The "GOLD" interior of Portugal. What can change in the Portuguese Golden Visa program?
The headline is suggestive enough to indicate the theme of this article: the Portuguese government's recent intention to end Residence Permits for Investment Activity, a.k.a. "Golden Visa", for Lisbon and Porto in order to promote investment in the Interior of Portugal. The intention is excellent, and it is to applaud.
When my partners and I created a company to attract people to Live and Invest in Portugal, our inspiration was the River Zêzere right in the centre of Portugal. We believed that a new company would have more success in identifying opportunities in the interior of the country taking advantage of the natural heritage that could be found in areas far from the large centres such as the Alentejo, the centre of the country or the Douro.
However, the reality was different. We soon realized that someone who arrived for the first time in Portugal preferred the security of the capital. Even to have the first customer investing in Porto was not an easy route.
That is why, still not knowing the exact terms of the legislative changes in the "Golden Visa" regime, that I can say that it will not only be the exclusion of Lisbon and Porto from the regime that will bring investment to the interior. And I hope I'm not accused of being pessimistic. About this, I remember what I was told once: a pessimist is just an optimist with better information. Let me share the information that I think is relevant.
Portugal needs to attract capital; much capital has unfortunately been destroyed in previous years. And the country needs to attract capital for productive activities that can represent an added value for the Portuguese Economy. How? Firstly, we should not want capital that seeks only a refuge or that sees Portugal only as a "gateway" to have free access to the European Economic Area.
For this, it's necessary effective control over the origin of the capital entering the country. The rules on money laundering must be complied by banks, real estate agents, advisors and all those involved in the process. Regulators should carry out specific inspections targeting capital brought under the "Golden Visa" regime to ensure an environment where no one is tempted to bring capital whose origin is unclear. There is no need for new laws. Laws exist already, is just make sure there are severe sanctions for those who don't comply with them. Only then will we effectively have inflows of capital and investors with only one goal: return on investment.
And now the second element of the equation: there will only be investors in the interior of the country if there are interesting projects and an investment-friendly context. Projects cannot be limited to real estate as has happened in the history of "Golden Visa" in Portugal. How? For example, creating investment funds or venture capital for business development in the interior.
These funds could even be entitled to a secondary market regulated by CMVM (Portuguese Securities regulator) and be an opportunity for local authorities themselves or state bodies such as Turismo de Portugal or Portugal Ventures to create investment opportunities. These funds should aim only at productive activities and not allow investment in real estate. I am not suggesting excluding direct investment in real estate, it is also welcome but, in my opinion, when it is effectively intended for residential purposes. Under the current "Golden Visa" regime who invests in a property only needs to be in Portugal 7 days a week from the second year of the investment.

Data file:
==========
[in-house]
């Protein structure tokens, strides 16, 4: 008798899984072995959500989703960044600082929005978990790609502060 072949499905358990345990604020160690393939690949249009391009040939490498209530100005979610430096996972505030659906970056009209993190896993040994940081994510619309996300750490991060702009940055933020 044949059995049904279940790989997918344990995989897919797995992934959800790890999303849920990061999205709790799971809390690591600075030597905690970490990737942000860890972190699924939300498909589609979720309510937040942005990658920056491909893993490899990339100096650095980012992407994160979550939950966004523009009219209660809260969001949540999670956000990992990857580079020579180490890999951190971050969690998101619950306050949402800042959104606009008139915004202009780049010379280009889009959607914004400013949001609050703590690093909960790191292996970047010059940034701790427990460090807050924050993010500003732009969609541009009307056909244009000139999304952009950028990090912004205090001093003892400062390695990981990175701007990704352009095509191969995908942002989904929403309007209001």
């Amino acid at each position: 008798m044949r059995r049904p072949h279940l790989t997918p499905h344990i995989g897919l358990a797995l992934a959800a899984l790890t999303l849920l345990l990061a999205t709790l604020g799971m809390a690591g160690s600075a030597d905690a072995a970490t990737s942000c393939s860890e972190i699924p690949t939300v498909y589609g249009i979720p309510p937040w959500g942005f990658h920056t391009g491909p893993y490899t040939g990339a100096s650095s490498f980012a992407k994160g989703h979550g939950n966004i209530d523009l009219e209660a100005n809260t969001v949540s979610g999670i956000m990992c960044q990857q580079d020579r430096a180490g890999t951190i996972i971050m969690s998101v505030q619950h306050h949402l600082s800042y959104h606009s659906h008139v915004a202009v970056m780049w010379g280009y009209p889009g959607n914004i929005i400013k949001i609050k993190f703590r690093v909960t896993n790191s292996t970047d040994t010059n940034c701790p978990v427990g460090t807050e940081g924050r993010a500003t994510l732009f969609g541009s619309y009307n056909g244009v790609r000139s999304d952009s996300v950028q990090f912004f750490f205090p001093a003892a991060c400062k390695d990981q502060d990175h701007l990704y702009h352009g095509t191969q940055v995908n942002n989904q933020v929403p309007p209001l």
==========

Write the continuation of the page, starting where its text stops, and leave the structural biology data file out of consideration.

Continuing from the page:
This, if maintained, could lead to areas in the interior with new records in terms of property sales but suffering from the same problem as today: the lack of people. If access to the "Golden Visa" through the purchase of real estate requires the establishment of tax residence in Portugal, it will bring people who effectively want to live in Portugal.
Another alternative would be to allow the investment in real estate to support the development of an industry. For example, if the investment is in a property that will be converted into a hotel, the access to the "Golden Visa" could be allowed. We wouldn't have people living, but we would have tourists in the Interior of Portugal.
And here I come to my last element of the equation: Human Capital. Without it, there is no return on investment. The "Golden Visa" should also provide mechanisms for those with qualifications or added value skills that want to come to work in Portugal. Even Lisbon and Porto currently lack qualified professionals in certain areas. In fact, and for no one to think that I am on a "crusade" against Lisbon and Porto, I can add that in these cities the "Golden Visa" regime can and should continue. The solution is not to end the scheme, but to seek to guide investment under the "Golden Visa" to the right areas. For example, the lack of student residences or accessible rentals for young people in these cities could be solved with investment raised through the "Golden Visa" scheme. Bringing investment to the interior should not be done at the expense of prohibiting or limiting investment in large centres. Portugal enjoys a unique social cohesion, and the last thing we need is a "struggle" between Littoral and Interior.
I end up being optimistic: we have great conditions to bring people to Live and Invest in Portugal and thereby continue to grow above the average of Europe.
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